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By Wendy Perron
The Paris Opéra Ballet, known today for its high style, rigorous technique, and whiff of glamour, descended from Louis the XIV. Setting out to raise the level of dancing in his courts to a stage form, he founded the Royal Academy of Dance in 1661. The school he started in 1713 laid the groundwork for the company, making POB the oldest in the world.
Nineteenth-century ballet artists associated with the Paris Opéra Ballet include Coralli, Saint-Léon, and Petipa. Philippe Taglioni’s La Sylphide, with its white tutus and its elusive sylph (danced by his daughter, Marie Taglioni), ushered in the Romantic era.
Twentieth-century directors who revitalized the company include Serge Lifar, Rudolf Nureyev, and Patrick Dupond. The late Clive Barnes wrote in these pages that “Nureyev, rightly so, is given the credit for pushing the POB into the first rank.” It was Nureyev who commissioned Forsythe’s groundbreaking ballet, In the middle, somewhat elevated.
Now in the hands of former POB dancer Brigitte Lefèvre, the company is committed to both preserving its illustrious past and generating new energy. The dynamic Lefèvre has commissioned works by many contemporary dancemakers, including Preljocaj, McGregor, and Ratmansky. In only its seventh tour to the U.S., she aims to “offer a journey into three eras of dance—romanticism, neoclassicism, and modern dance.” Representing the first is Coralli and Perrot’s Giselle (created for POB in 1841). The “French program,” comprising Lifar’s Suite en blanc (1943), Maurice Béjart’s Bolero (1961), and Roland Petit’s L’Arlésienne (1974)—all to music by French composers—represents neoclassical. And Pina Bausch’s stunning dance/opera Orphée et Eurydice (1975) reflects the most current aesthetic of this tour.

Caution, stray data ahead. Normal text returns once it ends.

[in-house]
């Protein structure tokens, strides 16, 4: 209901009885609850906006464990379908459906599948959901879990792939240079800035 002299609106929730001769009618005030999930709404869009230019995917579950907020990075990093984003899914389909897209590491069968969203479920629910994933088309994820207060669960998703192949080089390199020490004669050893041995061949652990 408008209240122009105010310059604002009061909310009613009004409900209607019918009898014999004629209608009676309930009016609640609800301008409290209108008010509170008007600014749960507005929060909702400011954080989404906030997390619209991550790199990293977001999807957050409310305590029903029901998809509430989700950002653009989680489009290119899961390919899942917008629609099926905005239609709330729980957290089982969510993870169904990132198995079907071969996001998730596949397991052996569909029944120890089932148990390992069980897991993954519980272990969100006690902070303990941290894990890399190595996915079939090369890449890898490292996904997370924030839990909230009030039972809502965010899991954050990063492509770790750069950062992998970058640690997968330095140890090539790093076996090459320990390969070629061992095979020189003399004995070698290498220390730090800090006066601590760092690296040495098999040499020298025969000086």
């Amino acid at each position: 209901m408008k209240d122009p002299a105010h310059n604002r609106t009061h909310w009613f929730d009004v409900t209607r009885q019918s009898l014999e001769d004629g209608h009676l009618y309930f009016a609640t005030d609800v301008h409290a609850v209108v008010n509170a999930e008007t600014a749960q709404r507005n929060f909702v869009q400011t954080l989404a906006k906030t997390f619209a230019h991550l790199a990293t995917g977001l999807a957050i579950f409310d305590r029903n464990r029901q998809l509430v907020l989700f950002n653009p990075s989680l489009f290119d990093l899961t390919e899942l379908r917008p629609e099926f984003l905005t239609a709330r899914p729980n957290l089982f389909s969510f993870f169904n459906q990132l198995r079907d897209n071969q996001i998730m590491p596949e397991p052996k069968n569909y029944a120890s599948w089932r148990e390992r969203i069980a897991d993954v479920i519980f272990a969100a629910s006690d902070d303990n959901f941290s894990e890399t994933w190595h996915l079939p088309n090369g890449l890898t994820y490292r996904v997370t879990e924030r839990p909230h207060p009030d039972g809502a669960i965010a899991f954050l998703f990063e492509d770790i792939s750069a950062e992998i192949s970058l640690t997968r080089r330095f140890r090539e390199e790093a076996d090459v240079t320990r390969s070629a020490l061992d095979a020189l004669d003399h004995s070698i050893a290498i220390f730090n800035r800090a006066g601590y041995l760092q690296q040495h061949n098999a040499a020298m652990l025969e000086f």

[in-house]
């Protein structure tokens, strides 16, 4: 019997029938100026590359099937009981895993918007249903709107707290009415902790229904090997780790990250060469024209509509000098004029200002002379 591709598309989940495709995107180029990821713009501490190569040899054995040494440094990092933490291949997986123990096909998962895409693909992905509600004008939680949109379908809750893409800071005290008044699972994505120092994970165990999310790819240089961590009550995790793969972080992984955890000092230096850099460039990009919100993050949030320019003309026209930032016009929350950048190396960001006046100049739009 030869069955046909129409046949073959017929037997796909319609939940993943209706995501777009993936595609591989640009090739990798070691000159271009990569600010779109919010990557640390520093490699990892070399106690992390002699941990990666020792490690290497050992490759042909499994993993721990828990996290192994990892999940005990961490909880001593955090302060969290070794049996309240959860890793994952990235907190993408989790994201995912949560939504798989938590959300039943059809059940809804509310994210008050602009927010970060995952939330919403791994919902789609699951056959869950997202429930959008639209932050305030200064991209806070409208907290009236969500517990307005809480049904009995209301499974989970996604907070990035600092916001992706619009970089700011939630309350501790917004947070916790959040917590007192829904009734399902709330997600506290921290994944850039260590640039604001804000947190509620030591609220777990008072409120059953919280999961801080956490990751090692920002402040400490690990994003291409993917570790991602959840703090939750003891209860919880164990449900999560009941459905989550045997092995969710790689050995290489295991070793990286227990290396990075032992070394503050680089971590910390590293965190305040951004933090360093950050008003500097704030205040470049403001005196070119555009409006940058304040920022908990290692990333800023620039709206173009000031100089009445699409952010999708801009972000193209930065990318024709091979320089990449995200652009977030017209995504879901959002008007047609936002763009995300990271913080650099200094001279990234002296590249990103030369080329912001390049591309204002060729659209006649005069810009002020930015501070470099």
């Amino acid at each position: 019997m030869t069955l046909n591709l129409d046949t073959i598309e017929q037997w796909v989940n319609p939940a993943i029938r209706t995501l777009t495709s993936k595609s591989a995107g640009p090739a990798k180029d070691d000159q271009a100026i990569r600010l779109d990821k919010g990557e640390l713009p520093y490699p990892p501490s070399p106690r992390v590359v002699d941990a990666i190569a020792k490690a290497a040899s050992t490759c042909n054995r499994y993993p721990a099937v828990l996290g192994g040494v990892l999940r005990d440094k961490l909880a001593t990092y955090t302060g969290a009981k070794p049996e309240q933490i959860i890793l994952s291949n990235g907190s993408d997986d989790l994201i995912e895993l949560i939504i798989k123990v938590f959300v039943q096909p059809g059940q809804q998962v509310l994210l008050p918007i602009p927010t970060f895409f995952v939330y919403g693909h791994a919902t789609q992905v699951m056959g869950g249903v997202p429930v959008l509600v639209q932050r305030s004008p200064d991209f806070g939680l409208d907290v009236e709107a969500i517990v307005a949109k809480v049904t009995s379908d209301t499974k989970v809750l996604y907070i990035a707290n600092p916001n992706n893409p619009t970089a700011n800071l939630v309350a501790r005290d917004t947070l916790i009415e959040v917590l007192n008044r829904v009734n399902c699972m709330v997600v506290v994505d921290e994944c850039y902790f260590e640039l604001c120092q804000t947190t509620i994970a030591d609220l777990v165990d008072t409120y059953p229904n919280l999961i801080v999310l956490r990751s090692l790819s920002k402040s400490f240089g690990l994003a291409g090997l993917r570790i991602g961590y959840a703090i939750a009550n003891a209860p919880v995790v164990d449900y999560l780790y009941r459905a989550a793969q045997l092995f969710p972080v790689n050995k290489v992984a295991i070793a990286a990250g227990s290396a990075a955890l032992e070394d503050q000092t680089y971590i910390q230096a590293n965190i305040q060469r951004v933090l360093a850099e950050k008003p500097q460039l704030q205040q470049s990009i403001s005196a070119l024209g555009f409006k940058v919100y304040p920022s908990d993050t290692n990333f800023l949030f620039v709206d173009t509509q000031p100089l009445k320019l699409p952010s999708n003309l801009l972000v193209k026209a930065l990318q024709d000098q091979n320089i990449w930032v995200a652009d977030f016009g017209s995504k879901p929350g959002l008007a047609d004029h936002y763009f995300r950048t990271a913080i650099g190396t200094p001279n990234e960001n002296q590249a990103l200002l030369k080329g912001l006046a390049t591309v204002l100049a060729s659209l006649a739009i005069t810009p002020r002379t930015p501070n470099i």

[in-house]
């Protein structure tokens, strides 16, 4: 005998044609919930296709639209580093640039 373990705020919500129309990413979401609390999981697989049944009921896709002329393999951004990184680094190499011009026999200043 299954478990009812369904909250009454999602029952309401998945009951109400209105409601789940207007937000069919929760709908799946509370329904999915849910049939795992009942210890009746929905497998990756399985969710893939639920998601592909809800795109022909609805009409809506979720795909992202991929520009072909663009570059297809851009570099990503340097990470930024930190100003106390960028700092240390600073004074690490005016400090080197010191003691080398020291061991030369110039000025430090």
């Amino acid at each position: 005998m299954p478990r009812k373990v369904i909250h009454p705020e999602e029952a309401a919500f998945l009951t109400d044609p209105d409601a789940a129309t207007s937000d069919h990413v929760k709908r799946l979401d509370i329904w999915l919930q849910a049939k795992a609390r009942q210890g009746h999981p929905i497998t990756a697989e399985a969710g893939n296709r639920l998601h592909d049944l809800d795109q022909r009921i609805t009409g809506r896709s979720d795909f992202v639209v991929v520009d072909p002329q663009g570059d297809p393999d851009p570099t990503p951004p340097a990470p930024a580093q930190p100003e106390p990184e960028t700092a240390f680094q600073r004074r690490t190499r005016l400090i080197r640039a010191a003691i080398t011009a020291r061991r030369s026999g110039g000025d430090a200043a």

Gillot as Myrta. Photo by Icare, Courtesy POB.